Wednesday, 3 September 2014

The life and Death of Anne Boleyn - Eric Ives


 


I have always been fascinated by Anne Boleyn.  She is certainly one of the most fascinating women in English history.  She was ambitious at a time when women were not meant to have ambition beyond producing heirs, she looked men in the eye at a time when women were supposed to be quiet and demure, she had political influence, and changed England forever.  Whether you consider her to be a martyr or she-wolf there is no getting away from the fact that she was a remarkable, brave woman, who came to a tragic and unjust end at the hands of a tyrant.

Eric Ives' biography is one of the best accounts of Anne's short life.  It is thoroughly researched giving us a detailed description of how Anne's life would have been before she met Henry VIII, her education (rare for women at this time), her time in the Austrian and French Courts, her relationship with Henry and how and why she ended up on the scaffold along with 5 innocent men.  The book is big and hefty, not a lightweight read, but certainly not overly academic. I think anyone who doesn't really know Anne will have their preconceived ideas challenged.  Yes she divided the country (and Europe), she userped a Queen of England, and was a terrible step mother, but she was ambitious,  charitable in an age of corruption,  lived what she believed and spoke out against wrong doing - she didn't care what people thought of her (which perhaps contributed to her demise).  She even dared to challenge the formidable Thomas Cromwell! Above all she was a mother, and from what I have read a very good one at that.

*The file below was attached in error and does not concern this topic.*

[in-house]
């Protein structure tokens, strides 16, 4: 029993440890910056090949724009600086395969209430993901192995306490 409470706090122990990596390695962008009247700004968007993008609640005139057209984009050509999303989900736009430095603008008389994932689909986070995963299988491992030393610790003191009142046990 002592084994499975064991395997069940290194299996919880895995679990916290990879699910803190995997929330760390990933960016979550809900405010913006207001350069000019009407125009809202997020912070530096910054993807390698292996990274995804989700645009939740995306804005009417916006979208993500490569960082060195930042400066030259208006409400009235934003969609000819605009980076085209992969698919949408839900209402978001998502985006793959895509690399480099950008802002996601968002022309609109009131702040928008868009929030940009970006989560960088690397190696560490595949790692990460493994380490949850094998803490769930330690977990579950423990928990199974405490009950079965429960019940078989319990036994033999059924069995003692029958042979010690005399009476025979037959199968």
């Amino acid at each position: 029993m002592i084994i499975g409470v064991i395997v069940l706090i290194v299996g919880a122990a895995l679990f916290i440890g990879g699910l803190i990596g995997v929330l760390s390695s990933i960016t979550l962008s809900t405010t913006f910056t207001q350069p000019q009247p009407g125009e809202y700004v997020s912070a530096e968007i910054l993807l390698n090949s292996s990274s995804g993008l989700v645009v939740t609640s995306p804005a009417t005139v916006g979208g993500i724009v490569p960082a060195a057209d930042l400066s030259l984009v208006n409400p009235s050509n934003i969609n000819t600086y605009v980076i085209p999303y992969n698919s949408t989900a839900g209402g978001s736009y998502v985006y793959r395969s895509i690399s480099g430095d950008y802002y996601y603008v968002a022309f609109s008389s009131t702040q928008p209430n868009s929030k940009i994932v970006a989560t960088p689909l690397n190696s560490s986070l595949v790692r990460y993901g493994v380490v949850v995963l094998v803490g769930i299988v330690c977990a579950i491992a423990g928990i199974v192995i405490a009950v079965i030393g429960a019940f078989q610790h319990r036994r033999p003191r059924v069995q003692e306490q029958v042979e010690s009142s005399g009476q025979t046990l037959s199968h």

This is thought to be the place of execution on Tower Hill.  There is now a beautiful memorial to all those who lost their lives there (afterall who deserves to have their head hacked off!).  I finally visited this summer and was deeply moved. I stood and looked out at what must have been the last thing she looked at before she was executed and felt a chill down my spine.   




DEATH, rock me asleep,
Bring me to quiet rest,
Let pass my weary guiltless ghost
Out of my careful breast.
Toll on, thou passing bell;
Ring out my doleful knell;
Let thy sound my death tell.
Death doth draw nigh;
There is no remedy.
 
My pains who can express?
Alas, they are so strong;
My dolour will not suffer strength
My life for to prolong.
Toll on, thou passing bell;
Ring out my doleful knell;
Let thy sound my death tell.
Death doth draw nigh;
There is no remedy.
 
Alone in prison strong
I wait my destiny.
Woe worth this cruel hap that I
Should taste this misery!
Toll on, thou passing bell;
Ring out my doleful knell;
Let thy sound my death tell.
Death doth draw nigh;
There is no remedy.
 
Farewell, my pleasures past,
Welcome, my present pain!
I feel my torments so increase
That life cannot remain.
Cease now, thou passing bell;
Rung is my doleful knell;
For the sound my death doth tell.
Death doth draw nigh;
There is no remedy. 
 
Anne Boleyn. RIP

If anyone is interested in learning more about Anne I would highly recommend this blog http://www.theanneboleynfiles.com/  by Claire Ridgeway.  She is an expert on Anne's life and has published books on the Boleyn family.  There is also a forum for people to discuss her life and other Tudors.

Who is your favourite historical figure and why?

3 comments:

  1. I remember learning all about Anne Boleyn in my History class at school....we were taught lots of English history, and so this brings back memories...the poem was a fitting tribute to her life and legacy.

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  2. Ah! she had a bit of Essex girl in her like me! We're not all as the stereotype might suggest x

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